Pennywize-CatnipA member of the mint family, Catnip reveals itself as one of the most soothing and mildest wild medicine available today. Recorded usage of Catnip dates back to the 13th Century, where people used Catnip as a medicine cure-all. It comes to no surprise that even some practitioners today still take Catnip for pain, stress, flatulence, restlessness, and nervousness.

Most popularly known for its antispasmodic, relaxant, calming, and sedative properties, Catnip is also strongly anti-fungal and anti-bacterial, as well as having anti-inflammatory, astringent, antidiarrheal, carminative, diaphoretic, emmenagogue, and nervine properties. Catnip also contains significant amounts of Vitamin A and B Vitamins.

One of the strongest allies to children, Catnip may be used to treat high fevers (as it is known to relax the body while increasing perspiration), to settle the stomach and soothe children when they are upset. Catnip is the go to herb for children when they are wound up and overwrought. It has a gentle tonic action that helps to calm a child. Catnip infusions and baths help relieve achy muscles that accompany flu and illness. It can also be used externally on the stomach of colicky babies to relax the stomach and help them sleep. Due to its sedative and relaxing properties, Catnip is the perfect remedy to help children relax and sleep better.

Catnip is a mild digestive herb with excellent antispasmodic properties. It is used for stress, tension, and anxiety and is well suited to digestive conditions where these play a contributory role. It can be used for gas, flatulence, dyspepsia, and Irritable Bowel Syndrome. It may also help ease menstrual cramps.

Catnip, due to its soothing and relaxing properties, helps soothe problems caused by nervousness including anxiety, indigestion and insomnia. Used for its overall calming effect on mind, body and even stomach, many of its uses are stress relieving in one form or another.

Catnip effectively repels insects, according to a study published by the American Chemical Society in August 2001.The chemical Nepetalactone that gives catnip its strong scent repels mosquitoes 10 times more effectively than DEET, the compound used in most commercial bug repellents. While the study researched catnip as an essential oil, catnip tea retains some of the strong aroma of the leaves, so may keep bugs away. Alternatively, use catnip essential oil as a bug repellent.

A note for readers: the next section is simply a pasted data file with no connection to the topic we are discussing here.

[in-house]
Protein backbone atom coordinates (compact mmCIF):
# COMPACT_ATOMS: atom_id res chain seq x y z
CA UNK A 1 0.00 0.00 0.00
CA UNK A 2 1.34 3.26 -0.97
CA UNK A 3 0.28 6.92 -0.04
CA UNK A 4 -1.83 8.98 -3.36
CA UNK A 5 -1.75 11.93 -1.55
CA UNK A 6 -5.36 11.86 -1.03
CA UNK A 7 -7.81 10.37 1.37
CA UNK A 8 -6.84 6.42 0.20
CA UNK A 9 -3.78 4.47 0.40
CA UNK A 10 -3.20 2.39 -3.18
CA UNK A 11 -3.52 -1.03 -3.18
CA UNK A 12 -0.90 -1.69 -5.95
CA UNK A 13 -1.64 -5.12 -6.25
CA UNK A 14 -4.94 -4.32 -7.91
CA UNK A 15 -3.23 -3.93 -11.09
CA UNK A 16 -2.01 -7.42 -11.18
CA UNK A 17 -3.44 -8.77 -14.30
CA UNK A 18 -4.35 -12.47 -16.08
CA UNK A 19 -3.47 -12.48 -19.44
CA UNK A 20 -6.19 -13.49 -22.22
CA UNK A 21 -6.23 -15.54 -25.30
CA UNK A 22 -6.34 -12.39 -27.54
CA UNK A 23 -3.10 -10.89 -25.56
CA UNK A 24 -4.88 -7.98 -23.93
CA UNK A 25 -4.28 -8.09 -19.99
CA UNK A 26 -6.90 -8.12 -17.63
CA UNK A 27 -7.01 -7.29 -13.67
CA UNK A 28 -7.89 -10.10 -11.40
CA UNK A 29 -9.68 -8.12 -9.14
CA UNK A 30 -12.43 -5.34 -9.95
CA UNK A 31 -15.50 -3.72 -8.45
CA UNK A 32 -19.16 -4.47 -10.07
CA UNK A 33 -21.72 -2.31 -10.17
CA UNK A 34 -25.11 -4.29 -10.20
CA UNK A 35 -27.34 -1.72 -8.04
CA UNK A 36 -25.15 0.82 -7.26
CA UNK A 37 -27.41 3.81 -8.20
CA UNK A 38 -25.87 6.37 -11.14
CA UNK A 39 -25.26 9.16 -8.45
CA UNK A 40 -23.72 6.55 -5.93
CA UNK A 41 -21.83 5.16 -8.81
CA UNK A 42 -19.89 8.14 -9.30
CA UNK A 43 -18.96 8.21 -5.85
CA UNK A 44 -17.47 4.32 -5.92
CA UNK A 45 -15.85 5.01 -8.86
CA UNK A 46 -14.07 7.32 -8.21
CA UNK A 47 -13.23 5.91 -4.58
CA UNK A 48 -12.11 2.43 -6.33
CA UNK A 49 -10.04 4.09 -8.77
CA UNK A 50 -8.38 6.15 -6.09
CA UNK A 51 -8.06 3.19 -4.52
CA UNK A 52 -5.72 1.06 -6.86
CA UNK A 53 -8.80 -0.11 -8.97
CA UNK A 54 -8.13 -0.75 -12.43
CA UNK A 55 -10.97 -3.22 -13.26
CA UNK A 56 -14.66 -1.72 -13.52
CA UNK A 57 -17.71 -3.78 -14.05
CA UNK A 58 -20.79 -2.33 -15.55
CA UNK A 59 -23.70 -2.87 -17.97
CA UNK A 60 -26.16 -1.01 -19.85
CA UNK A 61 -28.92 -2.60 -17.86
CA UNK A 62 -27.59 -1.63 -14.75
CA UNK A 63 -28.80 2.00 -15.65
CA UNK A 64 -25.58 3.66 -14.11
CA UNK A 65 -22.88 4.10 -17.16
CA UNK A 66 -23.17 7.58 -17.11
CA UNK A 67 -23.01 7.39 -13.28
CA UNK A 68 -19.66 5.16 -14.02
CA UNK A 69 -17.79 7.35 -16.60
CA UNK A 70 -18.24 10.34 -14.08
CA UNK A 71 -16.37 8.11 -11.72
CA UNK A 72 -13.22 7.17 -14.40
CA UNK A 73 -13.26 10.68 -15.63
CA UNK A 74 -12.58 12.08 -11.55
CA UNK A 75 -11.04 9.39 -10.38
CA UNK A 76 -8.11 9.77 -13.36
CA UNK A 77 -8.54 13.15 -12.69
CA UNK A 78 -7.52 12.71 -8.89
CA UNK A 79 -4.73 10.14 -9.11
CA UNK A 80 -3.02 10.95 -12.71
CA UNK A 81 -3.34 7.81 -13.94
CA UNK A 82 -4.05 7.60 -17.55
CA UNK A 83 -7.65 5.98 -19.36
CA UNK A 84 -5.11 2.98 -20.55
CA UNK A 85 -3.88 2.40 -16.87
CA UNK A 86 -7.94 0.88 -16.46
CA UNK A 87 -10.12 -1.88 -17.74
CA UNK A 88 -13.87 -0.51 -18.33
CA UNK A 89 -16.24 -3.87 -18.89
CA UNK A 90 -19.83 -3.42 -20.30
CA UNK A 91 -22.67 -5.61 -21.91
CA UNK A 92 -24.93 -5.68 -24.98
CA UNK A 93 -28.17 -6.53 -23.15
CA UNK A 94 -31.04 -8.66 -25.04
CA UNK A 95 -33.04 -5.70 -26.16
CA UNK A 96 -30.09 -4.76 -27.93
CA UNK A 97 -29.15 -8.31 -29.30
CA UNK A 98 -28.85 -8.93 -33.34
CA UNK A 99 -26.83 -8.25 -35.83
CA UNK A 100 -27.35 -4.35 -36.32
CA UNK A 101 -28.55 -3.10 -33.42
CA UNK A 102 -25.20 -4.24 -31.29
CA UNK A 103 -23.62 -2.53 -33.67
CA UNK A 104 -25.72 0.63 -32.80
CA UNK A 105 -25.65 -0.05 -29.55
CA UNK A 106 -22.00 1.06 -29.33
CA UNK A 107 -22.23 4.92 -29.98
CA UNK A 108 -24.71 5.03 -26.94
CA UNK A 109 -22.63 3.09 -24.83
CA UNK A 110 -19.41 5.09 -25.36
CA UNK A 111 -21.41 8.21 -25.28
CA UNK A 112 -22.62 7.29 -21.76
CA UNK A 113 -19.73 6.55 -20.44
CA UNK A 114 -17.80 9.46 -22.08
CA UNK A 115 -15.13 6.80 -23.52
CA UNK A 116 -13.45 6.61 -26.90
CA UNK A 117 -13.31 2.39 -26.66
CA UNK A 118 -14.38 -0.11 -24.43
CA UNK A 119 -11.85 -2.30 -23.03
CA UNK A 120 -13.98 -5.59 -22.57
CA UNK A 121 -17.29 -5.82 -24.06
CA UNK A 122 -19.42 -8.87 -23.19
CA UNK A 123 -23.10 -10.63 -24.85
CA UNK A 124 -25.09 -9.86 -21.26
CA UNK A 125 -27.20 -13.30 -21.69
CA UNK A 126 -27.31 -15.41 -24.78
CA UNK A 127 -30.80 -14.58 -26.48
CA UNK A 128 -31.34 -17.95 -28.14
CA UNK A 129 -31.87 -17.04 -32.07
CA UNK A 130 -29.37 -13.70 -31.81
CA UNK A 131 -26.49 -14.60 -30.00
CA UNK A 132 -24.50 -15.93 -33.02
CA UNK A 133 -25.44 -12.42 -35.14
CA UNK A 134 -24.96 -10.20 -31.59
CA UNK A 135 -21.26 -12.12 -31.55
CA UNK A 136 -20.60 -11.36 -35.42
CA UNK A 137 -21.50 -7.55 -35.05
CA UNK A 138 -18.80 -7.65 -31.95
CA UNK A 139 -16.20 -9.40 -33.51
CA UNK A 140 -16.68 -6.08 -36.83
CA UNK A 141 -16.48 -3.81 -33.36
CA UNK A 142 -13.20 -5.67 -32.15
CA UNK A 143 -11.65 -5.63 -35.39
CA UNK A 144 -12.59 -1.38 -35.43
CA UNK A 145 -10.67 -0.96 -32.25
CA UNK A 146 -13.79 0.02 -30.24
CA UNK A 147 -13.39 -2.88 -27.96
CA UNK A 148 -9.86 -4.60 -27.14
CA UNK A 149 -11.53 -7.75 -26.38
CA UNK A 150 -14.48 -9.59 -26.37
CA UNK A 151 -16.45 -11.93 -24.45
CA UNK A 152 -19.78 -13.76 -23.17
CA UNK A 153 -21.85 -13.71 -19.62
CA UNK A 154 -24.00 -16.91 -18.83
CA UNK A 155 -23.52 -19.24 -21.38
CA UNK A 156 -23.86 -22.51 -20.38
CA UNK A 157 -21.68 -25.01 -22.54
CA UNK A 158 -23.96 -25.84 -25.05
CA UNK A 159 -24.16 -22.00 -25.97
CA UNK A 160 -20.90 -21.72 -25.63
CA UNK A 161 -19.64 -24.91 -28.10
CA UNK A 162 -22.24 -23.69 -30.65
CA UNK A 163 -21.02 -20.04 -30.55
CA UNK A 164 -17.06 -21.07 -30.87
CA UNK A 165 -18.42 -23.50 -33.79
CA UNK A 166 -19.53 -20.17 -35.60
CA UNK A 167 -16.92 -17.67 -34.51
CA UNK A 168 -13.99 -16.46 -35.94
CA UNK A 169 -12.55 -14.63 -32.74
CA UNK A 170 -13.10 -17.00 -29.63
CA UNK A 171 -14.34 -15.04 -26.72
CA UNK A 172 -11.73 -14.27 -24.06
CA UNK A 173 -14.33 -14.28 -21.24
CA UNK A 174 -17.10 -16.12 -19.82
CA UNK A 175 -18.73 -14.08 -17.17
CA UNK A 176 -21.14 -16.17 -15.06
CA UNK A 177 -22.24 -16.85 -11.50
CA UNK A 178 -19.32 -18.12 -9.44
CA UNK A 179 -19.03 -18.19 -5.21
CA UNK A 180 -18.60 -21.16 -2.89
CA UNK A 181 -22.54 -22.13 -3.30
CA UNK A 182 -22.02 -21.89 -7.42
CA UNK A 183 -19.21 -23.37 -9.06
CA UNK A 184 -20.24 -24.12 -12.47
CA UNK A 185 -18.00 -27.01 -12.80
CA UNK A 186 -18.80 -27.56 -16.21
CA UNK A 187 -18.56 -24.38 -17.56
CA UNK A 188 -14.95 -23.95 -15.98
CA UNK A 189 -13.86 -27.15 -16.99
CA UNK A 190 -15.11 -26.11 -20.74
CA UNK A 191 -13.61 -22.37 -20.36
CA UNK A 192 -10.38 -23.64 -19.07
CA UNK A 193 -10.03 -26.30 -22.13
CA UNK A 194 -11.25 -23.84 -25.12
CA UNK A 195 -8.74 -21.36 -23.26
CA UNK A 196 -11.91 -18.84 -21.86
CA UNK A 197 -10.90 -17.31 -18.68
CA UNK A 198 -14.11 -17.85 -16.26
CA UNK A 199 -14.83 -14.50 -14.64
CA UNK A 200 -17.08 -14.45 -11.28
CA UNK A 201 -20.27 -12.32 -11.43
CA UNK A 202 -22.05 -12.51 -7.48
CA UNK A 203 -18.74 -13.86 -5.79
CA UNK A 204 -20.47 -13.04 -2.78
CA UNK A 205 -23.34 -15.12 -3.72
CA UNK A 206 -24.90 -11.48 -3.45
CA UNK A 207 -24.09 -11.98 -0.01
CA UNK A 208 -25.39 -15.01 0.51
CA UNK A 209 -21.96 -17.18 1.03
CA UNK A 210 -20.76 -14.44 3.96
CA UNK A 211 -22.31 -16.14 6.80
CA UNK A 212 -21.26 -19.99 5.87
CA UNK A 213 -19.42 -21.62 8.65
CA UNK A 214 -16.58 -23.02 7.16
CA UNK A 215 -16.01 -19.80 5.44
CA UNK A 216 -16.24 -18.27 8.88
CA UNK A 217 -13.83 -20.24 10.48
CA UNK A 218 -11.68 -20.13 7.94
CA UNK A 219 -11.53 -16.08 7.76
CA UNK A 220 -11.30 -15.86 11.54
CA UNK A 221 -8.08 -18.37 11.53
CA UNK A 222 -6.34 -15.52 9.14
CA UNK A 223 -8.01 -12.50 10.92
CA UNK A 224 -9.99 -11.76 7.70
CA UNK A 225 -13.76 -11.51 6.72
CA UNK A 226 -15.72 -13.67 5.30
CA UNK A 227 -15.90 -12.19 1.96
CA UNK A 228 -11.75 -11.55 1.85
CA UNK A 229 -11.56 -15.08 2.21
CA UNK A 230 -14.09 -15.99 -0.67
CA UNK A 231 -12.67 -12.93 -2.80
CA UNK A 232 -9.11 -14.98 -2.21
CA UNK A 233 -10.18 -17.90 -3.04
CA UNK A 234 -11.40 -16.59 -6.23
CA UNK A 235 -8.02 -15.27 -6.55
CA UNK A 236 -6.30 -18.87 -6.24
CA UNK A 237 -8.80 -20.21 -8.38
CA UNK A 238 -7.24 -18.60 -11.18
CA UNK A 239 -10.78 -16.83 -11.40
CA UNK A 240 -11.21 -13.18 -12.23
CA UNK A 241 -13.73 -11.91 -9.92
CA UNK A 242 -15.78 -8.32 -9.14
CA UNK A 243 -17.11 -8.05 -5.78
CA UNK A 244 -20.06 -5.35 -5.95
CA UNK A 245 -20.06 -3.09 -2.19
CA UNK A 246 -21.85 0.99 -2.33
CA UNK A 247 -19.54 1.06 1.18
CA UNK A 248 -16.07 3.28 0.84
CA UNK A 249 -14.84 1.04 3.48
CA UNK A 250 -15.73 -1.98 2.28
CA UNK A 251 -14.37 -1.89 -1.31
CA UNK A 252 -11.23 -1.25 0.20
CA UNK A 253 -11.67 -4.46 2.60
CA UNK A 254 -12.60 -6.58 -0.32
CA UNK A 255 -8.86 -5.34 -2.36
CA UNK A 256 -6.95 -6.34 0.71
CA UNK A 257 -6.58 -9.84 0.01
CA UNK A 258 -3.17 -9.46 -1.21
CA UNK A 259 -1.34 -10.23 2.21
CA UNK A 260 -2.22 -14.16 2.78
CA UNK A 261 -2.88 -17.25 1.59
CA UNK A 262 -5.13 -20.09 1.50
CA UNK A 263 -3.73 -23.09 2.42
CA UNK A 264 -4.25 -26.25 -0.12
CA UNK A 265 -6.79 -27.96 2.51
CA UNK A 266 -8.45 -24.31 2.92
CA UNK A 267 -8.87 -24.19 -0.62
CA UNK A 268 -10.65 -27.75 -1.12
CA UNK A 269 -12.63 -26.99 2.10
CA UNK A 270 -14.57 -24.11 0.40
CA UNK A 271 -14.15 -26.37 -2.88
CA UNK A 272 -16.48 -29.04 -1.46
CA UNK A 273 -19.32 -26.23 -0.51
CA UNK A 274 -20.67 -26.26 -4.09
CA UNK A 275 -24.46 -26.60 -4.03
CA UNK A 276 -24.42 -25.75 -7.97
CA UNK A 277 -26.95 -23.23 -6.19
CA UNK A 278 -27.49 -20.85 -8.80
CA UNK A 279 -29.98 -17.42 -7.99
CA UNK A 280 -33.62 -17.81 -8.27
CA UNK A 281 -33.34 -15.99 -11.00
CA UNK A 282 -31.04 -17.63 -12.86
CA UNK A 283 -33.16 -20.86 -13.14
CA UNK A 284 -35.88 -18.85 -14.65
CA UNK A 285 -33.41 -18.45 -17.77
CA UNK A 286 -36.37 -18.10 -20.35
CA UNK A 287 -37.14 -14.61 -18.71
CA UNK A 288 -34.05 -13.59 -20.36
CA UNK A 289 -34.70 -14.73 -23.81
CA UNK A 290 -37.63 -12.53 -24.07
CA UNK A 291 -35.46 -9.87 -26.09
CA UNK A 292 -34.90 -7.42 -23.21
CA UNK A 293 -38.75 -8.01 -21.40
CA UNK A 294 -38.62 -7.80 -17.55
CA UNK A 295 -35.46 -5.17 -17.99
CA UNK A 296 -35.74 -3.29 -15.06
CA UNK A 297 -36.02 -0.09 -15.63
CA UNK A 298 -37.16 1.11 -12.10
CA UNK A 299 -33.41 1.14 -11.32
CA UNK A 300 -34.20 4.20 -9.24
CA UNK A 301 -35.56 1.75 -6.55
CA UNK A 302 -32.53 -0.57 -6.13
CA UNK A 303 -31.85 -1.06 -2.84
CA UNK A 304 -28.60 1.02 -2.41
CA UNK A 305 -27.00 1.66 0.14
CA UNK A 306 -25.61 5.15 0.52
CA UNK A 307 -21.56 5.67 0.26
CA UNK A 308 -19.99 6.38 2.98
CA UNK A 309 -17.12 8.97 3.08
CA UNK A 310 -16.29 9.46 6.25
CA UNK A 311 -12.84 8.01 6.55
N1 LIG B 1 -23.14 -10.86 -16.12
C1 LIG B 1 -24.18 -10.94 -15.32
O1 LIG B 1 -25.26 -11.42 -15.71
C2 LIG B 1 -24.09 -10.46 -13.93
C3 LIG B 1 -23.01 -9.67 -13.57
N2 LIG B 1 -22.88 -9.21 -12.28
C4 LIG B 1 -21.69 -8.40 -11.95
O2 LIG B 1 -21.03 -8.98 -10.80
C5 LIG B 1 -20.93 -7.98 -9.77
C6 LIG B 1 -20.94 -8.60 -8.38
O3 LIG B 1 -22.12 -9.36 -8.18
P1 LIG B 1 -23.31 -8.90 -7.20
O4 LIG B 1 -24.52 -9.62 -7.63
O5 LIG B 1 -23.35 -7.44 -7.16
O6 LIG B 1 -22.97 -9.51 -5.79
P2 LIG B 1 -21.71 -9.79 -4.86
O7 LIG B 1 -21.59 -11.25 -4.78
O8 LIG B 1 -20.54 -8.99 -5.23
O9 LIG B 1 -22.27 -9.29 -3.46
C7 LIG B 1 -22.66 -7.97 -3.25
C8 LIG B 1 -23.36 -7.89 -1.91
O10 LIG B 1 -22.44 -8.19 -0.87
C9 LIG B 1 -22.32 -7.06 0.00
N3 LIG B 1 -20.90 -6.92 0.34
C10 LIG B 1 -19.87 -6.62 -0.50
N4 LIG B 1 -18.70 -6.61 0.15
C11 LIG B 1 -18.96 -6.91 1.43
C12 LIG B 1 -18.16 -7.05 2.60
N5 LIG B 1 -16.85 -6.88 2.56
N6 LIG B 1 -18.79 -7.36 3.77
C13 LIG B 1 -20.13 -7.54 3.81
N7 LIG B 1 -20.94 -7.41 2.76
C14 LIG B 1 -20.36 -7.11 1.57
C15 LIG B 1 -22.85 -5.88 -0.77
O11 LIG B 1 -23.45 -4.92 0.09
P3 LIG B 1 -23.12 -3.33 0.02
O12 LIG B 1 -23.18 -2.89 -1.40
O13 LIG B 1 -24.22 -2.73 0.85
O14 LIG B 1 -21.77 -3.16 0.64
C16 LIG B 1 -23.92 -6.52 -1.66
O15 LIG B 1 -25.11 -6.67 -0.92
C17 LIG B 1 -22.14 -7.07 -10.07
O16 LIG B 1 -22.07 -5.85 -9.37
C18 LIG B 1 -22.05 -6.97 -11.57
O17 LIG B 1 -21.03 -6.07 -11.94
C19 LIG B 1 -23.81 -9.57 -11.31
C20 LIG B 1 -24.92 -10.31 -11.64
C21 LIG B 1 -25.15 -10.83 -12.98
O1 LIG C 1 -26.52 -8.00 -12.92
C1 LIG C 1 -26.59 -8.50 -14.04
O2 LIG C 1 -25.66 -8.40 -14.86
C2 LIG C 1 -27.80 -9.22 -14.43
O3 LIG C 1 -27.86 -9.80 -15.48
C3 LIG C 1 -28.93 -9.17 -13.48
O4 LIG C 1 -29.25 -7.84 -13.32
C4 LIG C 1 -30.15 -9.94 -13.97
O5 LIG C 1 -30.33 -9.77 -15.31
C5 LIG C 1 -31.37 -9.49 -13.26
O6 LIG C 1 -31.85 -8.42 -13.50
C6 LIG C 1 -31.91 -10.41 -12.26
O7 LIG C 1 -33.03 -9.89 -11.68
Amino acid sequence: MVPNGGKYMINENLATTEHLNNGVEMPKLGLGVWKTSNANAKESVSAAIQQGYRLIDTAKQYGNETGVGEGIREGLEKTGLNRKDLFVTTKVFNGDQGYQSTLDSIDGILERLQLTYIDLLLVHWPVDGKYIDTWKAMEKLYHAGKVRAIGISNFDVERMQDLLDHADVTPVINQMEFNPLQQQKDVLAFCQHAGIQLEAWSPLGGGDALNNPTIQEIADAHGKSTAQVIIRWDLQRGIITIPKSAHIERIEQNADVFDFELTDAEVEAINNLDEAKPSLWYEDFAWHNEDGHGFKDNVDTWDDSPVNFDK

It is quite well known that cats go crazy for catnip. This is because the essential oil has an aroma that is similar to that of the pheromones that cats secrete. Scientists have ascertained that the feline reaction to Catnip is due to its content of Nepetalactone.

Rigorous scientific study on Catnip has not been conducted, but according to the NYU Langone Medical Center, Nepetalactone is the active ingredient thought to be responsible for the calming effect and stress relieving properties reported from the human consumption of catnip. This ingredient is also thought to be the reason catnip is so effective at treating stomach upset.

Steven D. Ehrlich, N.M.D. of the University of Maryland Medical Center writes that catnip tea may benefit patients with bulimia nervosa and infant colic. Bulimia nervosa involves eating large amounts of food, then purging or vomiting. Colic occurs when infants cry excessively at about the same time of day at least three days a week, and may result from gas or food intolerance.

The University of Michigan notes that catnip also contains mucilage properties, which can help suppress coughs.

This plant should not be used during pregnancy as it contains Pugelone – which is potentially teratogenic.

Infuse for 15 minutes, or the leaves can be dried and used in the kitchen for culinary uses.

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stinging_nettleDid you know Nettle is one of the most nutritious plants you can eat? Did you also know that it grows all around you? That’s right. Nettle is native to Europe, Asia, North America, and North Africa. Rich in iron, calcium, fiber, chlorophyll, and magnesium, as well as many vitamins, proteins and other minerals, Nettle is used to treat a plethora of different conditions, with amazing success.